Surgical castration of subadult giraffe (Giraffa camelopardalis)

Rose Borkowski, Scott Citino, Mitch Bush, Paul Wollenman, Brenda Irvine

Research output: Contribution to journalArticlepeer-review

6 Scopus citations


Surgical castration of giraffe (Giraffa camelopardalis) has not been commonly performed. Large domestic animal castration has a significant complication rate that includes postoperative mortality. Documentation of castration techniques and complications in large domestic animals occurs regularly. However, literature describing castration experiences with large zoo mammals is sparse. In addition, a suitable anesthetic regimen for surgical castration of giraffe has not been confirmed. Open castration using an emasculator plus ligation was performed in three subadult giraffe weighing 555-711 kg. Scrotal incisions were left open and healed in about 6 wk. One animal developed scrotal dermatitis. No other complications occurred. As slow scrotal healing can increase the risk of ascending infection, partial or complete scrotal closure for giraffe may warrant consideration. Experiences with these animals also suggest that closed or modified closed castration may be considered for giraffe of this size. Thiafentanil, medetomidine, and ketamine plus local lidocaine provided suitable anesthesia for surgical castration.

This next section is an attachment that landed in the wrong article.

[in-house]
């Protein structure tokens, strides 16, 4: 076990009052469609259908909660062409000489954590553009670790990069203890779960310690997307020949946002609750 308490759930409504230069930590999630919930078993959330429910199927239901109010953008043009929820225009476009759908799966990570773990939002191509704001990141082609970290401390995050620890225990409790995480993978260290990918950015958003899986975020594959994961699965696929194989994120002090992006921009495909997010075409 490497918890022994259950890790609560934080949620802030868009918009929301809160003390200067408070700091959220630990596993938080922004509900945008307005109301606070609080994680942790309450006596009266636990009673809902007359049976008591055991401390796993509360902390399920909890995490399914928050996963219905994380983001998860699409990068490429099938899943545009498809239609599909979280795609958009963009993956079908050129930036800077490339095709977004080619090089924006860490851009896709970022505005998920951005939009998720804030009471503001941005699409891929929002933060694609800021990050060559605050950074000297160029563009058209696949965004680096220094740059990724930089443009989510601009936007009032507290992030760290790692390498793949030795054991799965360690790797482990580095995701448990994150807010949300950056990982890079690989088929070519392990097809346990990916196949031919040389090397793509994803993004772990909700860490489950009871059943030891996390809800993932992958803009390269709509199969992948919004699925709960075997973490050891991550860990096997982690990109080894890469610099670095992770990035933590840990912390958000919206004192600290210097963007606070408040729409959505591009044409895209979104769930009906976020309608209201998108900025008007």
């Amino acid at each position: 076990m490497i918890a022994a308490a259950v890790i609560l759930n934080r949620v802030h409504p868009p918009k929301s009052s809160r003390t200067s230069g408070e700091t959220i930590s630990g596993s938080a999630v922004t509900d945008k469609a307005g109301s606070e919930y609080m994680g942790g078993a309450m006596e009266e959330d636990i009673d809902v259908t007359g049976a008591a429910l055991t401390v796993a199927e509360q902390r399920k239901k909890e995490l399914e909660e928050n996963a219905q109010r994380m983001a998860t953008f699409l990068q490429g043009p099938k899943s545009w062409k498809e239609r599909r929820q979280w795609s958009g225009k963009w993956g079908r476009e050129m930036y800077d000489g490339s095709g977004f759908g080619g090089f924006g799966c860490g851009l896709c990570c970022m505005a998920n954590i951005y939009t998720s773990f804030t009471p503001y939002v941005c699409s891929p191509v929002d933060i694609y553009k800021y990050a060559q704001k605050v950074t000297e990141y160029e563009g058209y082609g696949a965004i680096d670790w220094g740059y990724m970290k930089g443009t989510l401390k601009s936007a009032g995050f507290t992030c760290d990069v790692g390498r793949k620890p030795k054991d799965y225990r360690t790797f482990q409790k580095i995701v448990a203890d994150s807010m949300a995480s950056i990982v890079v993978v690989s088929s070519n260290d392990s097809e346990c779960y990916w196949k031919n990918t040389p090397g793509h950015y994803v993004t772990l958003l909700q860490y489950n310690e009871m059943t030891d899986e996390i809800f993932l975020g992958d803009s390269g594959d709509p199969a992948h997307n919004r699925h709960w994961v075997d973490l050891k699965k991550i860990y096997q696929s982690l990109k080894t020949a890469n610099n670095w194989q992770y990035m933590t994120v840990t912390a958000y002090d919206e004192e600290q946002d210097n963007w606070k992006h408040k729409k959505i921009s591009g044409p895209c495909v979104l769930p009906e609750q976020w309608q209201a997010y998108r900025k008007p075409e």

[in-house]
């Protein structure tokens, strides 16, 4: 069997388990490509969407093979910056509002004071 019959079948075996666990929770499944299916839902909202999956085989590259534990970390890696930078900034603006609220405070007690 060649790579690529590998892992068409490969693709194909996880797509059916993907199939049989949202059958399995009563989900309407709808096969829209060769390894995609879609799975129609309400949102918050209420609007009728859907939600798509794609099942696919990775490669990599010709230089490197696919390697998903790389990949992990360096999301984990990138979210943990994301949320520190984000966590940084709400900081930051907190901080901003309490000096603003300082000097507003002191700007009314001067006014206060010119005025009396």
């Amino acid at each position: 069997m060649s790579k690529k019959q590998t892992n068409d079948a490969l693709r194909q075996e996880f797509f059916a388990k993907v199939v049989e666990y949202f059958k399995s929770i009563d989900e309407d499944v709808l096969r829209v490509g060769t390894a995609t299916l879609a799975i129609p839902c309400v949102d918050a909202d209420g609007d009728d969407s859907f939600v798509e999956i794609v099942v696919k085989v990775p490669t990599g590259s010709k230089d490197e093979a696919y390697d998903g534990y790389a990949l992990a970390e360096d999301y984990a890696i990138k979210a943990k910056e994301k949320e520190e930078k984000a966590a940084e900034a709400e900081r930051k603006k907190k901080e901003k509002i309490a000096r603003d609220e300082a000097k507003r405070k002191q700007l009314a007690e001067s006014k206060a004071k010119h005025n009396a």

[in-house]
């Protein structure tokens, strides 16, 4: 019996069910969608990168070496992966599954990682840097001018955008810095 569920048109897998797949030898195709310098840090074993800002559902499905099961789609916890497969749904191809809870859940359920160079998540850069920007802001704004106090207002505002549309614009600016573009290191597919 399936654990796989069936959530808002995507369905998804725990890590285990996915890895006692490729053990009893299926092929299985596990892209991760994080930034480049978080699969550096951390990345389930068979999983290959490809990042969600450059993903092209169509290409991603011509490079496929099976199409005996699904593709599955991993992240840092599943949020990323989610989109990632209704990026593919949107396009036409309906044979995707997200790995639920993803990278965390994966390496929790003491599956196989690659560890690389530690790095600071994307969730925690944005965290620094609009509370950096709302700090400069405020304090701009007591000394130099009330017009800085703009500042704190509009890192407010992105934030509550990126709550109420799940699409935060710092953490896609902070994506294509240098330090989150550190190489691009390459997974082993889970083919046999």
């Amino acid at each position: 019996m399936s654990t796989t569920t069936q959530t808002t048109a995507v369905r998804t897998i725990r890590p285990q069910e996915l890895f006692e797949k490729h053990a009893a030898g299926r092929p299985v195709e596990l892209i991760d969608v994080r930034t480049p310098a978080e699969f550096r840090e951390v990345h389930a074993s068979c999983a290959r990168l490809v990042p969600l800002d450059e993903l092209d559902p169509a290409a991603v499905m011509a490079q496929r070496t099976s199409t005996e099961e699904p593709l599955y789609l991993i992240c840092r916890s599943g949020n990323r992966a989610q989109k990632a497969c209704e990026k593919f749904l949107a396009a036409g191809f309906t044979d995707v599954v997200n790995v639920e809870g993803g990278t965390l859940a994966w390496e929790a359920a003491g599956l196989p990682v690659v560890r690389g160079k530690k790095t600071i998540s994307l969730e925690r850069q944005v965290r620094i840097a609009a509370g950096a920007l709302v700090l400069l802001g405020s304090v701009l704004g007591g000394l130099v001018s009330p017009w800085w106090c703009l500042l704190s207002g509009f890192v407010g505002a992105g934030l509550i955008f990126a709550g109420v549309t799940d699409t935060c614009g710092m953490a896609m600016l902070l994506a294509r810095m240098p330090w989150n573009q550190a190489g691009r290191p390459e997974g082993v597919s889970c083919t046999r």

Original languageEnglish (US)
Pages (from-to)786-790
Number of pages5
JournalJournal of Zoo and Wildlife Medicine
Issue number4
StatePublished - Dec 2009


  • Anesthesia
  • Behavior modification
  • Castration
  • Giraffa camelopardalis
  • Giraffe
  • Population control

ASJC Scopus subject areas

  • Animal Science and Zoology
  • veterinary(all)


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